Saturday, November 5, 2011

Srini Alluri - The Man Who Cycled 11,350 kms in 109 days for Humanity

I met Srini Alluri when Sinivas Bulusu, an old acquaintance of mine, called me one day and asked if I would be interested in helping in the writing of a book on a cycling expedition. The person who had undertaken this expedition from London to Srinagar, a distance of 11,350 kms in 109 days, covering 14 countries along the way, was Srini Alluri, the 38 year old CEO of a software company and a friend of Srinivas. The stats he reeled off shook me up and I wondered why anyone would do such a thing. I can understand cycling long distances over a long period of time as an exploratory trip but 11,350 kms in 109 days is almost 100 kms a day! It was when saw the 'cycling for humanity' site and blog ( that it struck me that this incredibly demanding and dangerous adventure had a purpose. But I had to know more because this was not just about cycling nor about the awareness - there seemed to be much more. It all seemed to centre around Srini's NGO' which is Telugu for 'Humanity'.

So I coaxed the highly efficient and competent Gowri Bhavadas who does a wonderful job of writing to take up the project of helping with the writing and promised to help her to the extent that I can. I was pretty keen on knowing more about Srini which is one reason why I went along with Gowri for the first meeting - one to assess the job and two to learn more. In a sparse, low key office that works out of a residential building sat Srini, who at first sight looks like a cyclist, because of his thin frame, certainly showing the after effects of the arduous journey he had undertaken not too long ago. But he is incredibly alert, almost hawk-like, very healthy and energetic. He is also very polite, has a boyish smile and is of an indeterminate age. As his office, so is Srini, as he dresses in spartan clothes, serves water in steel glasses, does not use electricity any more than required and so on. He cycles to work.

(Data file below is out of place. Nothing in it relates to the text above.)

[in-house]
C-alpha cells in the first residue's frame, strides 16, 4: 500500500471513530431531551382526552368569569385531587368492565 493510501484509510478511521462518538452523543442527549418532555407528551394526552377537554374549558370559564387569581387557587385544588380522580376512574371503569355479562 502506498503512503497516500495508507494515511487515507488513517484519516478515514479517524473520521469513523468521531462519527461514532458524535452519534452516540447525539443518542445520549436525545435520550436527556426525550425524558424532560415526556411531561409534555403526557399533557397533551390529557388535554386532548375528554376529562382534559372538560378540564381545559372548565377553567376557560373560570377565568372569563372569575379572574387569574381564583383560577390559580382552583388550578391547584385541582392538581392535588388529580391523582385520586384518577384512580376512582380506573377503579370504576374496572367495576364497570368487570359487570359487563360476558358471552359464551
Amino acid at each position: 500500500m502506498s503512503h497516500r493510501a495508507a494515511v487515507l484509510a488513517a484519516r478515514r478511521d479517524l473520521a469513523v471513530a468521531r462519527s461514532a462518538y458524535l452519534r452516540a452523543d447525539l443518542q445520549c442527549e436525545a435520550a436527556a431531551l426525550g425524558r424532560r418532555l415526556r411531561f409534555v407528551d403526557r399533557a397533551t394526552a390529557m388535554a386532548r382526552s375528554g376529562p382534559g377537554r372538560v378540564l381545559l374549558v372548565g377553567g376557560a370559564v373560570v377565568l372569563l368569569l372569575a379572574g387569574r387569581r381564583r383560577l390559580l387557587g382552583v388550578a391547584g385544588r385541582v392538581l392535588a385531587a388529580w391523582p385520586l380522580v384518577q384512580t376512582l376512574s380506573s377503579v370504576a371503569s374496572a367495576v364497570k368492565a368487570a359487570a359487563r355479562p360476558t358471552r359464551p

For someone who comes from Lolla, a small village in East Godavari district, and born to parents who were farmers, Srini has come a long way. And if one hears him, one knows that he has a long way to go too - such are his ambitions, ideals and goals. Brought up on the ideals and wisdom of his parents, books like the Gita, Mahabaharata and Ramayana, young Srini learnt yoga, the right way of living and decided to put his life to good use. His purpose - to serve others, to make people live the 3H way (healthy, happy and harmonious), to make people aware of living in harmony with one another and with nature. He helped his parents, studied, served others and did all his duties to the best he could from a young age, not accepting any limitations. Not for him time wasting activities such as movies and loitering around - he was fully focused on making this a better world. At a tender age of 16 he started his organization 'Chaitanya Bharathi Youth Association' in his village and took up social work like building a bus shelter, getting hand pumps for water and so on. The activities carried on into other areas. Srini completed his B.Sc. Electronics and MCA from Ramachandrapuram and came to Hyderabad where he became an expert programmer. Jobs, setting up his own firm Advanced Computer Solutions (ACS) now managed by his younger brother Prakash, more jobs, exposure and then his second firm, which is based in the UK as well, travel round the world professionally - nothing swayed him from the original passion - to serve others. So continued his NGO which now boasts of 7000 members in 11 countries, spreading awareness about the 3H way of life.